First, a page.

U.S. Navy Chaplain Clifford Stuart's introduction to the Church was absent of much fanfare.

It was 1985 and recruit Stuart was enduring basic training at the U.S. Marine Corps Training Depot in San Diego, Calif. A fellow recruit handed him a Book of Mormon, inviting him to read.

"Then the Marine who gave it to me was injured and I didn't see him anymore," remembered Brother Stuart.

Still, he read the Book of Mormon, set it down and didn't give it much thought for several years. Then in 1990, the young Marine began dating a woman in the U.S. Navy named Carrie Parks. Early in their courtship, he learned the sailor was a Church member. Soon he was asking Carrie questions about her religion. Missionary discussions would follow.

"She was well-versed in the faith."

The couple married in 1991, but Brother Stuart would not join the Church for another three years.

"I went through several groups of missionaries," he said with a laugh. "Finally, one missionary simply asked me 'What are you doing this Saturday?"' Short on answers, Brother Stuart accepted that bold baptismal invitation.

Once converted, Brother Stuart became fully involved in the Church. He and Sister Stuart were sealed in the temple and later welcomed four children into their family. Meanwhile, Brother Stuart's military career followed an unexpected path when he became a Navy chaplain a few years ago.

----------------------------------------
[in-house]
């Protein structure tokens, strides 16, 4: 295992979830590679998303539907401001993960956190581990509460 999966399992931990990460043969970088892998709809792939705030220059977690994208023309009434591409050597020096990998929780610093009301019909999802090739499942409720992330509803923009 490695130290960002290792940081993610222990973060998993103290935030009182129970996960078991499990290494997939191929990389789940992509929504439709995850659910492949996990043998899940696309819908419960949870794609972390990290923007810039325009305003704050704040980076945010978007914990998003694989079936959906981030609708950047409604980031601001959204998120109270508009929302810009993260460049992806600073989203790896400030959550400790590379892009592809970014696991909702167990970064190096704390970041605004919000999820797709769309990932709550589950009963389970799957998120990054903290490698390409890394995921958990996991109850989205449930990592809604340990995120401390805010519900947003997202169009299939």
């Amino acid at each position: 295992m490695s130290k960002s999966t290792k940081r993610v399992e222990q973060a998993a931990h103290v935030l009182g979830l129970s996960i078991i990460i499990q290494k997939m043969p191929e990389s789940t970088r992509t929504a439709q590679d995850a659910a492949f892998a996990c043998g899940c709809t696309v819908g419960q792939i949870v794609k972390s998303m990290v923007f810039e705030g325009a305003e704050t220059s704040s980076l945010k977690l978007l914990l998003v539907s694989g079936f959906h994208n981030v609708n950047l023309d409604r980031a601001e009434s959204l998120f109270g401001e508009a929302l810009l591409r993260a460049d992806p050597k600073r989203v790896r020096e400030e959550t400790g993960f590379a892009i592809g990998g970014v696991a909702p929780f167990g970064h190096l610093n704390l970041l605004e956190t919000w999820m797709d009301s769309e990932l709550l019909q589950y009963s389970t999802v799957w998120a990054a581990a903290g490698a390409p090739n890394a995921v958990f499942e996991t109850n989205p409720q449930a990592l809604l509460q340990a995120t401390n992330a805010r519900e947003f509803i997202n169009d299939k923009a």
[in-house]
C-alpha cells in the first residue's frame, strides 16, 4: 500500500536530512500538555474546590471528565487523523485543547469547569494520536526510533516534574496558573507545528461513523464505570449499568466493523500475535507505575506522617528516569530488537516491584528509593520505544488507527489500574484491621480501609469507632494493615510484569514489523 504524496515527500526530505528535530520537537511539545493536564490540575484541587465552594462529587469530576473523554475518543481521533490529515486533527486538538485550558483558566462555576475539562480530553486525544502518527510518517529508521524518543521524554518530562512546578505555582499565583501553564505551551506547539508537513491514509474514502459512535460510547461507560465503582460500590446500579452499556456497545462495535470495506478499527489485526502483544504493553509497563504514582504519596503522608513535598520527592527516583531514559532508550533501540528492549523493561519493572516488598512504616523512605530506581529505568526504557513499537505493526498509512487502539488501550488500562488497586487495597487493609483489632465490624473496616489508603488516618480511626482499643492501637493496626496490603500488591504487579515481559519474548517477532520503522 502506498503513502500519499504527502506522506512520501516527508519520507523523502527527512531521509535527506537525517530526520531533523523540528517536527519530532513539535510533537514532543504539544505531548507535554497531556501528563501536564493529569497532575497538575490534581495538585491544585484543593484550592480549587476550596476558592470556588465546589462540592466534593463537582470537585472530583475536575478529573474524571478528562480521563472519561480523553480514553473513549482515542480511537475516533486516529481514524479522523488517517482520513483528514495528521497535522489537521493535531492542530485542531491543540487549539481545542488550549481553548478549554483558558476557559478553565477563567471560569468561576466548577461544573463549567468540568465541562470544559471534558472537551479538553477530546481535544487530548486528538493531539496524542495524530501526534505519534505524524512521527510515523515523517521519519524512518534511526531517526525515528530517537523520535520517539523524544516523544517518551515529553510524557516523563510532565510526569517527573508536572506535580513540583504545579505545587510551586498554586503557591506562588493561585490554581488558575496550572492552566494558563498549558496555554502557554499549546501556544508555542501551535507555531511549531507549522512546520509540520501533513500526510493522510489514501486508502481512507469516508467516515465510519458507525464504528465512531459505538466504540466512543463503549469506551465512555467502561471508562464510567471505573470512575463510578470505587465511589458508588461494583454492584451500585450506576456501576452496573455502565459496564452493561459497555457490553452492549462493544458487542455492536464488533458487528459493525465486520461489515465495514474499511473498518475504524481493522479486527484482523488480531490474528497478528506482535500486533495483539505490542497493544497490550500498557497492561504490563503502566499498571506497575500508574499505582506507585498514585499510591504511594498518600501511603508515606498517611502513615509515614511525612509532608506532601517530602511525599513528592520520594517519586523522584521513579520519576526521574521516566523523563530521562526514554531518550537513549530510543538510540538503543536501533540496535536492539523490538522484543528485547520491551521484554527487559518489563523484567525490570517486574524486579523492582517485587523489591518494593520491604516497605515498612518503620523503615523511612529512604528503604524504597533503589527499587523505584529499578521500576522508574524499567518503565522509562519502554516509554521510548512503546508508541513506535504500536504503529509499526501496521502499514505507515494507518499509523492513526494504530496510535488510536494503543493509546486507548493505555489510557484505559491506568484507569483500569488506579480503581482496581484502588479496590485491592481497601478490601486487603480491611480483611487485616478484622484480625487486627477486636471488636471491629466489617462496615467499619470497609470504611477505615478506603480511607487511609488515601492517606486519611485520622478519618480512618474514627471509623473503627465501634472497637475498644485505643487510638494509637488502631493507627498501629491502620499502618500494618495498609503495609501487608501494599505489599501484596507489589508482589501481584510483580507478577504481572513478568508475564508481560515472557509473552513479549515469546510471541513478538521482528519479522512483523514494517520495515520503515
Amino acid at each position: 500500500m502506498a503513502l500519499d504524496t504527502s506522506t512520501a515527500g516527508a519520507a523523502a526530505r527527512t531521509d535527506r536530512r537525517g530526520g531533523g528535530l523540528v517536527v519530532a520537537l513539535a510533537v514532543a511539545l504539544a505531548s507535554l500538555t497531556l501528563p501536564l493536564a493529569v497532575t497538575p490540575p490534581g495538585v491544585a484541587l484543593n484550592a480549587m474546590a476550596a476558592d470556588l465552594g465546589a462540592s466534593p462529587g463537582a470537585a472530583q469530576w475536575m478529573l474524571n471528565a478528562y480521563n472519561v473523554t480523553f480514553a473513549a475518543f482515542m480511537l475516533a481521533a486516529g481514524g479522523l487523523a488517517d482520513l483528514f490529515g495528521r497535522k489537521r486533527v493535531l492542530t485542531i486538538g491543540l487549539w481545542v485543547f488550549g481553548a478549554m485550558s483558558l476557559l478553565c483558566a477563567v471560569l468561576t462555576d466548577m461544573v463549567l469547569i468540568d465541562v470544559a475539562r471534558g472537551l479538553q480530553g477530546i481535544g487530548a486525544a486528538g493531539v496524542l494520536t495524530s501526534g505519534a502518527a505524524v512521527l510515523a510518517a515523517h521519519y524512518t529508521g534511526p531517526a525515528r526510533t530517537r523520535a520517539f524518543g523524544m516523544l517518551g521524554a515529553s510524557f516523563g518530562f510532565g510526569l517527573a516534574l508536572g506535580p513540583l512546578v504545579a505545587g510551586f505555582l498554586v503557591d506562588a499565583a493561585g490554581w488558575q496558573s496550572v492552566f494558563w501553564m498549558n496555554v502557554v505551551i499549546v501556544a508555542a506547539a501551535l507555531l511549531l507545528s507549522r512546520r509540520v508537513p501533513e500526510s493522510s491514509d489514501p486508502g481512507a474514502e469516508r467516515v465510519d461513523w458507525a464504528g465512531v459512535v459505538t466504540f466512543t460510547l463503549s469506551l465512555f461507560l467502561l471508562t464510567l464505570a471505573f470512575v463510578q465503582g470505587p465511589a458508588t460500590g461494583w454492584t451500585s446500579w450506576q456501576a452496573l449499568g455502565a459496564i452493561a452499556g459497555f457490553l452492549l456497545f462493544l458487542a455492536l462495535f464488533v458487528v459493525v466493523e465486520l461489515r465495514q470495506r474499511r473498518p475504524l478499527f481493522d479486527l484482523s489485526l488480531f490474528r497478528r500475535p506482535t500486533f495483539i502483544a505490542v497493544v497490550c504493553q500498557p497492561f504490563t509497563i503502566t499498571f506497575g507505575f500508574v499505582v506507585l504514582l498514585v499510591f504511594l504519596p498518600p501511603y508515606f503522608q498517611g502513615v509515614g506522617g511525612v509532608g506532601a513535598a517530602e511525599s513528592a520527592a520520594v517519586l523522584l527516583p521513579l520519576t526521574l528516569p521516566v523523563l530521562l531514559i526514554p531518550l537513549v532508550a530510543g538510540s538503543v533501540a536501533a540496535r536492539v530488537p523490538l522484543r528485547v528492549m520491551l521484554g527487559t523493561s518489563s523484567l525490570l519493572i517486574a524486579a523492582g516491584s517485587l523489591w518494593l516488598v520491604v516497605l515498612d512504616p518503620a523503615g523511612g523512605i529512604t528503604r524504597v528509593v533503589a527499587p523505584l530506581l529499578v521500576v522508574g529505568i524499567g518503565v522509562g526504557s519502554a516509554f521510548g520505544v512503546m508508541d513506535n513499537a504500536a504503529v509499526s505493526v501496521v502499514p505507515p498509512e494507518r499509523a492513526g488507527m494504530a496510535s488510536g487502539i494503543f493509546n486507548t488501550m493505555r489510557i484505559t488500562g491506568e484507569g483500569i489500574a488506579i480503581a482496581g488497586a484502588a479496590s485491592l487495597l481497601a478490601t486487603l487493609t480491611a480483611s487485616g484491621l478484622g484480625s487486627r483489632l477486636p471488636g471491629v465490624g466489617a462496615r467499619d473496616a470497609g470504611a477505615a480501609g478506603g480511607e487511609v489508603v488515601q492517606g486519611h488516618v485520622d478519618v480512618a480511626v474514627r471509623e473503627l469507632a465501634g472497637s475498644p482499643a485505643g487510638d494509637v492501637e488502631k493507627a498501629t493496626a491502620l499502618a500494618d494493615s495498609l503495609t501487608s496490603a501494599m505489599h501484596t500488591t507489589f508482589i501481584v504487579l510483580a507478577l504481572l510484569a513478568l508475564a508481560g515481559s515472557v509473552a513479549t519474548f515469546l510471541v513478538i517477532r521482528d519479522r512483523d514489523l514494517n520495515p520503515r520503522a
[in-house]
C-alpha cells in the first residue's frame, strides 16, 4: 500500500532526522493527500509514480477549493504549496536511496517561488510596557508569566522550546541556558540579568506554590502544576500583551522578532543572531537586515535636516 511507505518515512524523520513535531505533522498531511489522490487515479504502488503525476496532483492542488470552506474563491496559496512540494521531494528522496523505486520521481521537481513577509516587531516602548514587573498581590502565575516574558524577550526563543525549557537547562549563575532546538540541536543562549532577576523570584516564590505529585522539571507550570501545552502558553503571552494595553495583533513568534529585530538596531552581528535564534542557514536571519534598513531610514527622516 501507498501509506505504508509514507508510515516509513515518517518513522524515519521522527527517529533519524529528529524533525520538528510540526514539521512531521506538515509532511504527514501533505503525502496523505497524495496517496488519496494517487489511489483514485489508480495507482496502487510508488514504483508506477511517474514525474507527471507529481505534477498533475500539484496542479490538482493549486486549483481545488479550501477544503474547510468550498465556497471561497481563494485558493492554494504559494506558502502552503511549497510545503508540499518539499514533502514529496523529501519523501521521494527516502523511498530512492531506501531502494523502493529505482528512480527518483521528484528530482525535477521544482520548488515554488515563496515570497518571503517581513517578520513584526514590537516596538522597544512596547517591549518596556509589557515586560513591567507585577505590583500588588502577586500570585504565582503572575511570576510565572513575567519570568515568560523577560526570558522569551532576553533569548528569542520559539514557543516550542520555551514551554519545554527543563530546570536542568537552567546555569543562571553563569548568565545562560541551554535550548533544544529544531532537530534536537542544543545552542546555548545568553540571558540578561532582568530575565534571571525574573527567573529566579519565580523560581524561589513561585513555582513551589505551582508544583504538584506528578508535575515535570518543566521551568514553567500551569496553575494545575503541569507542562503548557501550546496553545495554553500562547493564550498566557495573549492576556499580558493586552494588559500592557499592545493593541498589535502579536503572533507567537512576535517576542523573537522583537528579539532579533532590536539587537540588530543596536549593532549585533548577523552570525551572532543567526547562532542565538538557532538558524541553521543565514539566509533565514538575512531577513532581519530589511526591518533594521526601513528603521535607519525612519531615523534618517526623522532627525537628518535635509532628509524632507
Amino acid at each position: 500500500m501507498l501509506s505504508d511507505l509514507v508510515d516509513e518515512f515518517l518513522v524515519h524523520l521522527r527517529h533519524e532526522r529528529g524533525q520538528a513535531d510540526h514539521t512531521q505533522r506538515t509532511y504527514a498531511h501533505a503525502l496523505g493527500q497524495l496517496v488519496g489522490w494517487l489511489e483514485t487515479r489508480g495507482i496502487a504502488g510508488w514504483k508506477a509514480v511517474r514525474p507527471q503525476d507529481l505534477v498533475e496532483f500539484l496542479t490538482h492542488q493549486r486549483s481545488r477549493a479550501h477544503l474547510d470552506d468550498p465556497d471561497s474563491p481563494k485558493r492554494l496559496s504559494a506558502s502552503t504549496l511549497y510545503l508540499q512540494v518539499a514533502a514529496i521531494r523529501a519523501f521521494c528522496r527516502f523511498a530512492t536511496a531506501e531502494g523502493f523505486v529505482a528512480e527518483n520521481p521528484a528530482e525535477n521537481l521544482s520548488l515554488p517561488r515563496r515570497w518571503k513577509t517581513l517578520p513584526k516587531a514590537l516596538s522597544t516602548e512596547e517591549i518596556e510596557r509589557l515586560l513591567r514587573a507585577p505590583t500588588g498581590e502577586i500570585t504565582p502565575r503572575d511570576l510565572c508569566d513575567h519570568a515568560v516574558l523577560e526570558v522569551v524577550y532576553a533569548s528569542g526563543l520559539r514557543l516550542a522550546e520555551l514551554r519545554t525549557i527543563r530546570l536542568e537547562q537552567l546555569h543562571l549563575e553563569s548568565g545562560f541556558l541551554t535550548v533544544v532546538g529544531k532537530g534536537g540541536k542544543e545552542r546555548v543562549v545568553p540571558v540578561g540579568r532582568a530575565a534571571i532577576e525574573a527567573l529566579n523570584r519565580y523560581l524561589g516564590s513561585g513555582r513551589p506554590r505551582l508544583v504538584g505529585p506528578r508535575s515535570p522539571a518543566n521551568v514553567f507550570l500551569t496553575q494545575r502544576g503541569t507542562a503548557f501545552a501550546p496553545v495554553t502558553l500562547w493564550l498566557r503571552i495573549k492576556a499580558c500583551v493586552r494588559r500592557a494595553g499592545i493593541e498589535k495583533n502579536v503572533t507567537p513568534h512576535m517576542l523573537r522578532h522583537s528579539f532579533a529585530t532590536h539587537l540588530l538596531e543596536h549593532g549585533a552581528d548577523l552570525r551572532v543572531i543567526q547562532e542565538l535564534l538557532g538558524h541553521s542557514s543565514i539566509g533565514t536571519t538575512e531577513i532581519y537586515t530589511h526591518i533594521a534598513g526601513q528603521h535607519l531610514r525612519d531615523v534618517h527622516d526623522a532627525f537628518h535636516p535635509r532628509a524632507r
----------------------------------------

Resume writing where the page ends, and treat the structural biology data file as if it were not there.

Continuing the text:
Now 41, Brother Stuart was recently named the Navy's top chaplain of the year. It's the first time a Church member has received such an honor from any branch of the U.S. military.

"I didn't expect to win," said Brother Stuart, who serves as command chaplain at Naval Air Facility El Centro. "We're serving in a very, very small base."

Brother Stuart's humility belies several years of faithful shepherding. Prior to his El Centro assignment, he served two deployments. The first on naval ships participating in Operation Enduring Freedom (Afghanistan). The second in Iraq.

Brother Stuart called chaplain service in a combat zone "the ultimate form of ministry" that took his duties "to another level."

During his tour in Iraq, Brother Stuart organized and presided over sacrament meetings, organized home teaching and facilitated religious worship for all who requested, regardless of their faith. He also acted as a counselor, friend and listening ear to sailors and Marines anxious for spiritual support and direction. His door was always open.

"People would come because they had lost someone dear to them, or perhaps their marriage was in trouble or they were having workplace issues."

When asked what sort of counsel he would share with LDS military families dealing with a deployment, Brother Stuart said it's critical that service men and women hold tight to their standards. He has witnessed the grief of those who have wavered.

He also encouraged deployed personnel to stay close to their families, friends and ward leaders. Utilize e-mail to keep loved ones informed. Meanwhile, he added, family members on the homefront should gently insist that home and visiting teachers fulfill their duties and bring much needed monthly fellowship and support.

E-mail to: jswensen@desnews.com